Abused

Abused (Photo credit: Andrea Marutti)

I have found this wonderful story about the Buddha and a good way of deflecting abuse from others. This is an ongoing struggle for me because I have such bad boundaries when it comes to what kind of behavior I will and will not accept. I also take things to heart and often internalize what people think of me. Since people with bipolar disorder feel things more intensely abuse from others can seriously affect our mental equilibrium. This excerpt comes from an article called Buddhism: How to Meet Evil With Good. You can download the entire booklet at www.accesstoinsight.org Keep in mind that you don’t have to be a Buddhist in order to benefit from this story.

A certain brahman belonging to the Bháradvája clan had a great
prejudice against the Buddha since he thought a kshatriya1 had claimed to
be a saint. And as it transpired, his own wife was a great devotee of the
Master. On a certain festival day when everybody, including his wife, had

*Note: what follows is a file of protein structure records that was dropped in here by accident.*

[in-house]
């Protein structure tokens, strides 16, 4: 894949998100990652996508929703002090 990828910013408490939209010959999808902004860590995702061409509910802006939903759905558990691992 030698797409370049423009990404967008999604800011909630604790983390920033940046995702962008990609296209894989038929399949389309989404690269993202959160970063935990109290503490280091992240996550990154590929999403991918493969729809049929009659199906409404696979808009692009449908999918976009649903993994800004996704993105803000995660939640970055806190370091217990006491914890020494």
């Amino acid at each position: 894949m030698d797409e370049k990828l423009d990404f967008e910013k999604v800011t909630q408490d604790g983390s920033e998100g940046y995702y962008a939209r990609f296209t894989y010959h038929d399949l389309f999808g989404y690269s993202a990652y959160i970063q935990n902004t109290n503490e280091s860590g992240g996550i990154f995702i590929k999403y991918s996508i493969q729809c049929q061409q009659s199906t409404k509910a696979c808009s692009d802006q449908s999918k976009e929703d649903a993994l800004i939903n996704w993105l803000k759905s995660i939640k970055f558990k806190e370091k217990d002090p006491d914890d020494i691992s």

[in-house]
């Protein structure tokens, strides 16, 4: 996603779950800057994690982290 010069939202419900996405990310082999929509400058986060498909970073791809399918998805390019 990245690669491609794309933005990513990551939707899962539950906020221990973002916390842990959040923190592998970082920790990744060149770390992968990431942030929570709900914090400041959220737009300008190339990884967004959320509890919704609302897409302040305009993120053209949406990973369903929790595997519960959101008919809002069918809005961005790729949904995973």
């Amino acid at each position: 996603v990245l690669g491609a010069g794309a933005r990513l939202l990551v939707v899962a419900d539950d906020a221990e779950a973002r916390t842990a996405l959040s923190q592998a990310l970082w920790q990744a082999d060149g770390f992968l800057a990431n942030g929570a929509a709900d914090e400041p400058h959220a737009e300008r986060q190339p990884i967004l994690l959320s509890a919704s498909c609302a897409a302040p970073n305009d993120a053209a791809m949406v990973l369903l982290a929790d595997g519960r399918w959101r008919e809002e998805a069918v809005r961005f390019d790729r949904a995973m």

gone to the monastery to hear the discourse, the brahman, coming to
know of it, became furious. Fuming with rage, he rushed to the
monastery, and forcing his way through the crowd and shouting loudly
foul abuse, he headed straight to the place where the Buddha was seated.
People were aghast. Even the presence of the king, the nobles and
ministers did not deter the enraged brahman from reviling the Buddha to
his face. When the Buddha remained completely unruffled, projecting
powerful thoughts of loving-kindness, the brahman stopped abusing him.
But he was still peevish.
Now the Buddha asked him: “My friend, if somebody visits you, and
you offer food which he refuses, who gets it?”
“If the visitor doesn’t accept it, I will get it back because I offered it to
him.”
“Since I don’t accept your abuse, to whom will it return?”

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